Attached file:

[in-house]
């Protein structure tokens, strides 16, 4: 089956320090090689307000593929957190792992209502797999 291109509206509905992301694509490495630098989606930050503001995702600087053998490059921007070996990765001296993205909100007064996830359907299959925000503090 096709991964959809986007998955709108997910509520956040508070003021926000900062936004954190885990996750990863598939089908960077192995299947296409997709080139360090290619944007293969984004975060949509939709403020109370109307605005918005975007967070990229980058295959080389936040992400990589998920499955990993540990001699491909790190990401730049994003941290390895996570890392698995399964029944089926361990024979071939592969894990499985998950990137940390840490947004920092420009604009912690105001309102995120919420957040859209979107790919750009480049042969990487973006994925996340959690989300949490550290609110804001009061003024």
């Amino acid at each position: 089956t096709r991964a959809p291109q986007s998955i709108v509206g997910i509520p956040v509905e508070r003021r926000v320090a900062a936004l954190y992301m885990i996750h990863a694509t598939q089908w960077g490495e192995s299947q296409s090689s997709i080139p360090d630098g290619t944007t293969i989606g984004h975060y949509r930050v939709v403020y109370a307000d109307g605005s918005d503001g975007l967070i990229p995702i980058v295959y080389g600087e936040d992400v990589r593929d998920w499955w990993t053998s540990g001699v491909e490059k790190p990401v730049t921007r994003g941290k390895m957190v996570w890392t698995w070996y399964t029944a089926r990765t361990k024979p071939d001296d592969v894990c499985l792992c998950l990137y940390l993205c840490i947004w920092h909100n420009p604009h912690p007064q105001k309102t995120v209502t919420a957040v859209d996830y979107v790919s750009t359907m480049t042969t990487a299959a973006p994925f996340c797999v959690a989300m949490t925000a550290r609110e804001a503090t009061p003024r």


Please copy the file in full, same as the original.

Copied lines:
[in-house]
């Protein structure tokens, strides 16, 4: 089956320090090689307000593929957190792992209502797999 291109509206509905992301694509490495630098989606930050503001995702600087053998490059921007070996990765001296993205909100007064996830359907299959925000503090 096709991964959809986007998955709108997910509520956040508070003021926000900062936004954190885990996750990863598939089908960077192995299947296409997709080139360090290619944007293969984004975060949509939709403020109370109307605005918005975007967070990229980058295959080389936040992400990589998920499955990993540990001699491909790190990401730049994003941290390895996570890392698995399964029944089926361990024979071939592969894990499985998950990137940390840490947004920092420009604009912690105001309102995120919420957040859209979107790919750009480049042969990487973006994925996340959690989300949490550290609110804001009061003024």
């Amino acid at each position: 089956t096709r991964a959809p291109q986007s998955i709108v509206g997910i509520p956040v509905e508070r003021r926000v320090a900062a936004l954190y992301m885990i996750h990863a694509t598939q089908w960077g490495e192995s299947q296409s090689s997709i080139p360090d630098g290619t944007t293969i989606g984004h975060y949509r930050v939709v403020y109370a307000d109307g605005s918005d503001g975007l967070i990229p995702i980058v295959y080389g600087e936040d992400v990589r593929d998920w499955w990993t053998s540990g001699v491909e490059k790190p990401v730049t921007r994003g941290k390895m957190v996570w890392t698995w070996y399964t029944a089926r990765t361990k024979p071939d001296d592969v894990c499985l792992c998950l990137y940390l993205c840490i947004w920092h909100n420009p604009h912690p007064q105001k309102t995120v209502t919420a957040v859209d996830y979107v790919s750009t359907m480049t042969t990487a299959a973006p994925f996340c797999v959690a989300m949490t925000a550290r609110e804001a503090t009061p003024r």